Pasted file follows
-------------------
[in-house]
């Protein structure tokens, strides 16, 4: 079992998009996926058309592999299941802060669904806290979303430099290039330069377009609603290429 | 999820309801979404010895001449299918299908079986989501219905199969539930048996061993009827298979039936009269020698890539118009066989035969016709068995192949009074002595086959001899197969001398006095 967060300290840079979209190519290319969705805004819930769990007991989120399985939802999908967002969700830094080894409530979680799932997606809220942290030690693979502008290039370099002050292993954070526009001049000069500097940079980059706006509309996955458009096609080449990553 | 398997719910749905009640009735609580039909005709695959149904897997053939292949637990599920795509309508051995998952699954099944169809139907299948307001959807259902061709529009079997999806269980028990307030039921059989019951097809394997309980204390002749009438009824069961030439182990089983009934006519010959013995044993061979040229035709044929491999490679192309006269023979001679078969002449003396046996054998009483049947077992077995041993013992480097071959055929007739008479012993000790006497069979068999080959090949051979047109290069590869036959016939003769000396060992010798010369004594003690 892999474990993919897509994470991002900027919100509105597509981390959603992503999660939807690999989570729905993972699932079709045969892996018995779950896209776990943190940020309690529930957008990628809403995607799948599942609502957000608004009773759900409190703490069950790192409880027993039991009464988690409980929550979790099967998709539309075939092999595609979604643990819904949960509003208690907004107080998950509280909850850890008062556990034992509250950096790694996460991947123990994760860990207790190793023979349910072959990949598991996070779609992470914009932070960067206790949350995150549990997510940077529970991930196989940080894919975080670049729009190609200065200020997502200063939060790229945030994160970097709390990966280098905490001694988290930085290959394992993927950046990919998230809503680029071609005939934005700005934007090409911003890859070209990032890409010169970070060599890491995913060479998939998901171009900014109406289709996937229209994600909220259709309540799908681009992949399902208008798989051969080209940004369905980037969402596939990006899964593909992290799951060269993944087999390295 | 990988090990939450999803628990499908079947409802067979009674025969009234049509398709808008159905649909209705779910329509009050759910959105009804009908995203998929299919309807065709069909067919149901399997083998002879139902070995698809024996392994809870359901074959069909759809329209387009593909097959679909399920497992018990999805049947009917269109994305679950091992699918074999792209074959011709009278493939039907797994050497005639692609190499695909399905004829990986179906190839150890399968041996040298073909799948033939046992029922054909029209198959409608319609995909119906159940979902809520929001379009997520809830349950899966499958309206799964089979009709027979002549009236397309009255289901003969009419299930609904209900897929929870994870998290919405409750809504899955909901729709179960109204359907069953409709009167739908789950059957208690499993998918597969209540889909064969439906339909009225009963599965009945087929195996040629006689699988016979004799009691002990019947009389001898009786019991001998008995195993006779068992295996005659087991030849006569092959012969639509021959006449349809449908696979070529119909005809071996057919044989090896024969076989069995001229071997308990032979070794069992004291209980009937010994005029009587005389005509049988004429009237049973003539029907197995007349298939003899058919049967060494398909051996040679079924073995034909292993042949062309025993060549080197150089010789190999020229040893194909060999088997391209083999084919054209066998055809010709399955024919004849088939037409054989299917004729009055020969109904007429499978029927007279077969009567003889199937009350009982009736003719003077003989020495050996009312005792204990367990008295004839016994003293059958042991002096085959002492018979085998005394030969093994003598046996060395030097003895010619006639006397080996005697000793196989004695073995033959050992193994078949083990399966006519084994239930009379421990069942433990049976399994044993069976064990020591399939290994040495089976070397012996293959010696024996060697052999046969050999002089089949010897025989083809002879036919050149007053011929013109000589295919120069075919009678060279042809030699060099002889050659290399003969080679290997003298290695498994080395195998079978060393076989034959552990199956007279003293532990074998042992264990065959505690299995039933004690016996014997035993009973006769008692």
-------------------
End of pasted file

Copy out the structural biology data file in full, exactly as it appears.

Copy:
[in-house]
């Protein structure tokens, strides 16, 4: 079992998009996926058309592999299941802060669904806290979303430099290039330069377009609603290429 | 999820309801979404010895001449299918299908079986989501219905199969539930048996061993009827298979039936009269020698890539118009066989035969016709068995192949009074002595086959001899197969001398006095 967060300290840079979209190519290319969705805004819930769990007991989120399985939802999908967002969700830094080894409530979680799932997606809220942290030690693979502008290039370099002050292993954070526009001049000069500097940079980059706006509309996955458009096609080449990553 | 398997719910749905009640009735609580039909005709695959149904897997053939292949637990599920795509309508051995998952699954099944169809139907299948307001959807259902061709529009079997999806269980028990307030039921059989019951097809394997309980204390002749009438009824069961030439182990089983009934006519010959013995044993061979040229035709044929491999490679192309006269023979001679078969002449003396046996054998009483049947077992077995041993013992480097071959055929007739008479012993000790006497069979068999080959090949051979047109290069590869036959016939003769000396060992010798010369004594003690 892999474990993919897509994470991002900027919100509105597509981390959603992503999660939807690999989570729905993972699932079709045969892996018995779950896209776990943190940020309690529930957008990628809403995607799948599942609502957000608004009773759900409190703490069950790192409880027993039991009464988690409980929550979790099967998709539309075939092999595609979604643990819904949960509003208690907004107080998950509280909850850890008062556990034992509250950096790694996460991947123990994760860990207790190793023979349910072959990949598991996070779609992470914009932070960067206790949350995150549990997510940077529970991930196989940080894919975080670049729009190609200065200020997502200063939060790229945030994160970097709390990966280098905490001694988290930085290959394992993927950046990919998230809503680029071609005939934005700005934007090409911003890859070209990032890409010169970070060599890491995913060479998939998901171009900014109406289709996937229209994600909220259709309540799908681009992949399902208008798989051969080209940004369905980037969402596939990006899964593909992290799951060269993944087999390295 | 990988090990939450999803628990499908079947409802067979009674025969009234049509398709808008159905649909209705779910329509009050759910959105009804009908995203998929299919309807065709069909067919149901399997083998002879139902070995698809024996392994809870359901074959069909759809329209387009593909097959679909399920497992018990999805049947009917269109994305679950091992699918074999792209074959011709009278493939039907797994050497005639692609190499695909399905004829990986179906190839150890399968041996040298073909799948033939046992029922054909029209198959409608319609995909119906159940979902809520929001379009997520809830349950899966499958309206799964089979009709027979002549009236397309009255289901003969009419299930609904209900897929929870994870998290919405409750809504899955909901729709179960109204359907069953409709009167739908789950059957208690499993998918597969209540889909064969439906339909009225009963599965009945087929195996040629006689699988016979004799009691002990019947009389001898009786019991001998008995195993006779068992295996005659087991030849006569092959012969639509021959006449349809449908696979070529119909005809071996057919044989090896024969076989069995001229071997308990032979070794069992004291209980009937010994005029009587005389005509049988004429009237049973003539029907197995007349298939003899058919049967060494398909051996040679079924073995034909292993042949062309025993060549080197150089010789190999020229040893194909060999088997391209083999084919054209066998055809010709399955024919004849088939037409054989299917004729009055020969109904007429499978029927007279077969009567003889199937009350009982009736003719003077003989020495050996009312005792204990367990008295004839016994003293059958042991002096085959002492018979085998005394030969093994003598046996060395030097003895010619006639006397080996005697000793196989004695073995033959050992193994078949083990399966006519084994239930009379421990069942433990049976399994044993069976064990020591399939290994040495089976070397012996293959010696024996060697052999046969050999002089089949010897025989083809002879036919050149007053011929013109000589295919120069075919009678060279042809030699060099002889050659290399003969080679290997003298290695498994080395195998079978060393076989034959552990199956007279003293532990074998042992264990065959505690299995039933004690016996014997035993009973006769008692």